Continue reading “Video: MIT engineers develop paper-thin solar cells that can power any surface” »

Dec 10, 2022

This novel energy system can harness solar and wind energy simultaneously

Posted by in categories: solar power, sustainability

It features cutting-edge solar panels and wind turbines.

Do you have a high-rise building that needs renewable power? PowerNEST is the only rooftop renewable energy system that can fully power a medium-to a high-rise building, according to its official website.

Continue reading “This novel energy system can harness solar and wind energy simultaneously” »

Dec 10, 2022

Paper-thin solar cell can turn any surface into a power source (w/video)

Posted by in categories: solar power, sustainability, wearables

MIT engineers have developed ultralight fabric solar cells that can quickly and easily turn any surface into a power source.

These durable, flexible solar cells, which are much thinner than a human hair, are glued to a strong, lightweight fabric, making them easy to install on a fixed surface. They can provide energy on the go as a wearable power fabric or be transported and rapidly deployed in remote locations for assistance in emergencies. They are one-hundredth the weight of conventional solar panels, generate 18 times more power-per-kilogram, and are made from semiconducting inks using printing processes that can be scaled in the future to large-area manufacturing.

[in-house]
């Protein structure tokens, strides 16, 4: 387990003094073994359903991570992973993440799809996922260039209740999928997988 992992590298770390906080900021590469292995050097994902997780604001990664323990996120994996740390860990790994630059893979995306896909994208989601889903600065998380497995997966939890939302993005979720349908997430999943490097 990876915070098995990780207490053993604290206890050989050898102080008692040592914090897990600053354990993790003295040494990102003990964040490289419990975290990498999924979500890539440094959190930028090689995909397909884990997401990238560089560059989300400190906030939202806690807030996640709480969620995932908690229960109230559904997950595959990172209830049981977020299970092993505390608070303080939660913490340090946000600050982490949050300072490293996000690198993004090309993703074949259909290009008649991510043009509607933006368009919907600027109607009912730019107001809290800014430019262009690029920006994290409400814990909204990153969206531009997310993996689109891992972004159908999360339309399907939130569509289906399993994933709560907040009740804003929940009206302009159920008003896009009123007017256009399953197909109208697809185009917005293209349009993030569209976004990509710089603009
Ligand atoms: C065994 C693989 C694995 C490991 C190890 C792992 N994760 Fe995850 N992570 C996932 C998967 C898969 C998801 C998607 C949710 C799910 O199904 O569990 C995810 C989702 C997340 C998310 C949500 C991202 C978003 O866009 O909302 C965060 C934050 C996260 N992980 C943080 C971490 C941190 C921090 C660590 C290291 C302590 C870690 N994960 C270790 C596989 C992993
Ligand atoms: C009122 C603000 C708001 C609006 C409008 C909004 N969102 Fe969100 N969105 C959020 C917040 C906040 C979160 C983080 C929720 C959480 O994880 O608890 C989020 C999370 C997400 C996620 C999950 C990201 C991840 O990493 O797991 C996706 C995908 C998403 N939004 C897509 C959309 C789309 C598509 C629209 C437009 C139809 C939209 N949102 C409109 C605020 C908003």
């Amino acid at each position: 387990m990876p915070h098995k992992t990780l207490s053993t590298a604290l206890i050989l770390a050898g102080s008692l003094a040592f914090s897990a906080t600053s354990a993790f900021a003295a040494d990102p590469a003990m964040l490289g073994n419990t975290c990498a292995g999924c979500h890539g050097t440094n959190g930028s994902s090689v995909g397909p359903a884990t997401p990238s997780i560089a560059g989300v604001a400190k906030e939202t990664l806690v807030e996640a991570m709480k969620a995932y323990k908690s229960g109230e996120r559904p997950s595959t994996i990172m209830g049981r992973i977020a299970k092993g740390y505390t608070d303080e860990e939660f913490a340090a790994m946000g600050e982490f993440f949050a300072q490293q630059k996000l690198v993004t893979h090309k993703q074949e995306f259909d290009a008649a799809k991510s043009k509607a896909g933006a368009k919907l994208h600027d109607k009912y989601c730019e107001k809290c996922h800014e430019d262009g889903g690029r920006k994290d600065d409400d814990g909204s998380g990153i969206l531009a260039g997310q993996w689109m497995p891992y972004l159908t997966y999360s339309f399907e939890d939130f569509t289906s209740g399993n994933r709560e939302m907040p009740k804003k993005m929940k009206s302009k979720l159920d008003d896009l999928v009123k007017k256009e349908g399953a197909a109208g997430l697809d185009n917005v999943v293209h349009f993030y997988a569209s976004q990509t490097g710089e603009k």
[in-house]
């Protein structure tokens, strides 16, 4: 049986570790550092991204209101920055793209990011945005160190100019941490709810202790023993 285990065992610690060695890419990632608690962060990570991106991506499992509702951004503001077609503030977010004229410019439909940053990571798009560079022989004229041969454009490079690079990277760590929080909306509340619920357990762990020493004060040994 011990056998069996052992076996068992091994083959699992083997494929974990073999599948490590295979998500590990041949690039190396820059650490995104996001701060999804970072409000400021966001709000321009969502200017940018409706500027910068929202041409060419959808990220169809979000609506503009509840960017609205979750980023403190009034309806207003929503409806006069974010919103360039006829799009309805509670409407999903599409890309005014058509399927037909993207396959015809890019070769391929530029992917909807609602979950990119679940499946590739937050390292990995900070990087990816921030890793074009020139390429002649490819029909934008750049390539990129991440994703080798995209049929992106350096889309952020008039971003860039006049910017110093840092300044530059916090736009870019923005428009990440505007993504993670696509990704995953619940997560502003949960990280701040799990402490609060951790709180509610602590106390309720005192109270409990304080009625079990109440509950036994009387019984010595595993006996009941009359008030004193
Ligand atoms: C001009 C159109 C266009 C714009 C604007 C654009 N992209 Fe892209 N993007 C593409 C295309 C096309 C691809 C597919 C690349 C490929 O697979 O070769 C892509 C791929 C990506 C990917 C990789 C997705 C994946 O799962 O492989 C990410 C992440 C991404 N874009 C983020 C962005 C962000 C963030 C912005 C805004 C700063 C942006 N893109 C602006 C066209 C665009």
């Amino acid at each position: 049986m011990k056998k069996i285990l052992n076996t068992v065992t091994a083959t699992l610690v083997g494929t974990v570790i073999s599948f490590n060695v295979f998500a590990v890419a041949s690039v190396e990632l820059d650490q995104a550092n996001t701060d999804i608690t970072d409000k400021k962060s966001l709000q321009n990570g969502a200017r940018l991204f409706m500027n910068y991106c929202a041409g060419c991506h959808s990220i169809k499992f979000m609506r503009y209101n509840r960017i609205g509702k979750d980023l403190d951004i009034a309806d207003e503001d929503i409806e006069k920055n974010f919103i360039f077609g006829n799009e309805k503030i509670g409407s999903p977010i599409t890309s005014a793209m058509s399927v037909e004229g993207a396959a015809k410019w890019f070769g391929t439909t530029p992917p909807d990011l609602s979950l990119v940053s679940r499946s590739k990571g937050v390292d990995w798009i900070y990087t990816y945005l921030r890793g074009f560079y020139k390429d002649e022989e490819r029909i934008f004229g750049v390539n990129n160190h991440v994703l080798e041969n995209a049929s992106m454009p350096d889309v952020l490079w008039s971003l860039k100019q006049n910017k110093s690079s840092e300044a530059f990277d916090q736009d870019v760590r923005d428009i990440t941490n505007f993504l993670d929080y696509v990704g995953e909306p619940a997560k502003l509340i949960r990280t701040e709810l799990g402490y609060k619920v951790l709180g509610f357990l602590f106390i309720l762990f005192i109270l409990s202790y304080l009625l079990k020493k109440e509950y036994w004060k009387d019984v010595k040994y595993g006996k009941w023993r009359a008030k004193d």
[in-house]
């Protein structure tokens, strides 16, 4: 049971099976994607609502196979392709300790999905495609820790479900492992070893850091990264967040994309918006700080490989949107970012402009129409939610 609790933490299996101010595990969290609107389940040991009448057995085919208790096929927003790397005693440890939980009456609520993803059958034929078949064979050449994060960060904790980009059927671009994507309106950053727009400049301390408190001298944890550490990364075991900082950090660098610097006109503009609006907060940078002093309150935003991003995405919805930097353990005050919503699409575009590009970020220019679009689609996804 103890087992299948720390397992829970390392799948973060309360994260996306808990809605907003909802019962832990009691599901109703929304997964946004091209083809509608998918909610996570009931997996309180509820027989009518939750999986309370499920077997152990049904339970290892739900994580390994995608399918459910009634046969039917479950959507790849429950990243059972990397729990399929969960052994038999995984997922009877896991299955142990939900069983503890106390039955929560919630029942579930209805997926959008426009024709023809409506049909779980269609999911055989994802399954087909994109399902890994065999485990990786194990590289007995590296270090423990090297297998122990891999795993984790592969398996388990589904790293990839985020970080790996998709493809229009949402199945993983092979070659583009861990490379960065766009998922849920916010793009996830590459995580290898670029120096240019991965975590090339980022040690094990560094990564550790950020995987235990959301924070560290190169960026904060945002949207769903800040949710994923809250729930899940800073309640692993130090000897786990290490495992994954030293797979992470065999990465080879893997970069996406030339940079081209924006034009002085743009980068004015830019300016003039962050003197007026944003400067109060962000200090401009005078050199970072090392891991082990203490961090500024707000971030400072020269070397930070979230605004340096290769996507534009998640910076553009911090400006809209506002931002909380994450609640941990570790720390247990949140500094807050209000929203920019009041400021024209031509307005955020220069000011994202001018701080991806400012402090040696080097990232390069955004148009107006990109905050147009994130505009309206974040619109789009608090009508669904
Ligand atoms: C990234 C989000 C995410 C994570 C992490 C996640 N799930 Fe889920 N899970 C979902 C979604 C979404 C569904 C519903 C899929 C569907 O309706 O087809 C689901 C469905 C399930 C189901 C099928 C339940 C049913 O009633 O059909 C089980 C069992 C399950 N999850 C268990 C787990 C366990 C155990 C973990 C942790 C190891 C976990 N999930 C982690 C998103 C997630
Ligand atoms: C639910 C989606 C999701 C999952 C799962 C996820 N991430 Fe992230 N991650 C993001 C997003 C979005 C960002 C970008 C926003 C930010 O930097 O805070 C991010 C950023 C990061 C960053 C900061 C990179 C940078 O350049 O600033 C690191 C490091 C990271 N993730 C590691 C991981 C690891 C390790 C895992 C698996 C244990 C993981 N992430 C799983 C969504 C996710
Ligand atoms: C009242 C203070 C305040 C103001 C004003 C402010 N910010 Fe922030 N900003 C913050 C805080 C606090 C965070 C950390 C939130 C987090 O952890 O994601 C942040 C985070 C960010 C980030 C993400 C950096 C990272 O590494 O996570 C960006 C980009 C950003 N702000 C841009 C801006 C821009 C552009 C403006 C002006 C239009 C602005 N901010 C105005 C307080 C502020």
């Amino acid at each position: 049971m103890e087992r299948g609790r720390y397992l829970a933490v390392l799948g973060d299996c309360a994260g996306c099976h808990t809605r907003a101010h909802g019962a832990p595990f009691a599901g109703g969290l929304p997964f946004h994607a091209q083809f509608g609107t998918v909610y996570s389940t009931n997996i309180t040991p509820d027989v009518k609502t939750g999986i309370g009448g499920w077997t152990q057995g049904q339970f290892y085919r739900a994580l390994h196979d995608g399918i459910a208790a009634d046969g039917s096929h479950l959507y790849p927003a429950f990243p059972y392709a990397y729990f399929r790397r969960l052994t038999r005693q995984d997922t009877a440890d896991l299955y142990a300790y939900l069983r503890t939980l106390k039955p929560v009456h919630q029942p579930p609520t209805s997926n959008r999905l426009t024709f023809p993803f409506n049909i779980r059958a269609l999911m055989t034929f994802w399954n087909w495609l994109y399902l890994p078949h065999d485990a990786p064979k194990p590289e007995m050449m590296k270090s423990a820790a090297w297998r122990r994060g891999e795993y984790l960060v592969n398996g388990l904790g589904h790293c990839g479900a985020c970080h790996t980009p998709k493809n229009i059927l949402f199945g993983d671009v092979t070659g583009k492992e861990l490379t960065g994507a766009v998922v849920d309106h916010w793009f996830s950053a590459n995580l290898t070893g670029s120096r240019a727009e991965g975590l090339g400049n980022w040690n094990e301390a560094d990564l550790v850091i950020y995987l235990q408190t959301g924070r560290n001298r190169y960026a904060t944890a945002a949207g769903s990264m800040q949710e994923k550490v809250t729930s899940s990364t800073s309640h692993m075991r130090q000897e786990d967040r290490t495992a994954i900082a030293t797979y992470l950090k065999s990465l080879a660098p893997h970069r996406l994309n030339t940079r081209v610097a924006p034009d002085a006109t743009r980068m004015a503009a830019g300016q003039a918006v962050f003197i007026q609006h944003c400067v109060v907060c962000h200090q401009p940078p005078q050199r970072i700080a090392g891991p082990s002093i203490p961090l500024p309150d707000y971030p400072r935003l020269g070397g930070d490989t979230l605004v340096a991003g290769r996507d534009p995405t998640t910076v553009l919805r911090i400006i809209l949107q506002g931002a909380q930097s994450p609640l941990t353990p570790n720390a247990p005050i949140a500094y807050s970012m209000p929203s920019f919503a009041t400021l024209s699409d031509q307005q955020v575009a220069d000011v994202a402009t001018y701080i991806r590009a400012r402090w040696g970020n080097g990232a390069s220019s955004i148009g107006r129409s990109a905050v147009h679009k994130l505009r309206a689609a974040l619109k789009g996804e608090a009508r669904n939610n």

Continue reading “Paper-thin solar cell can turn any surface into a power source (w/video)” »

Dec 9, 2022

Paper-thin solar cell can turn any surface into a power source

Posted by in categories: solar power, sustainability

Outshining conventional solar cells

When they tested the device, the MIT researchers found it could generate 730 watts of power per kilogram when freestanding and about 370 watts-per-kilogram if deployed on the high-strength Dyneema fabric, which is about 18 times more power-per-kilogram than conventional solar cells.

Dec 9, 2022

Scientists have provided a solution for humans to achieve immortality and come back from the dead

Posted by in categories: biological, life extension, solar power, sustainability

A Dyson Sphere is a megastructure that has not yet been built. Scientists conceive of it as a giant shell that encloses the sun.

Hypothetically, the Dyson Sphere will be lined with mirrors and solar panels that will collect the energy from the sun. This would be an unimaginable amount of energy.

In theory, the Dyson Sphere would be large enough that it could be a habitable place for humans and it would act as an artificial biosphere in the case that Earth’s supplies have dwindled. It would be a way to ensure survival for the human race.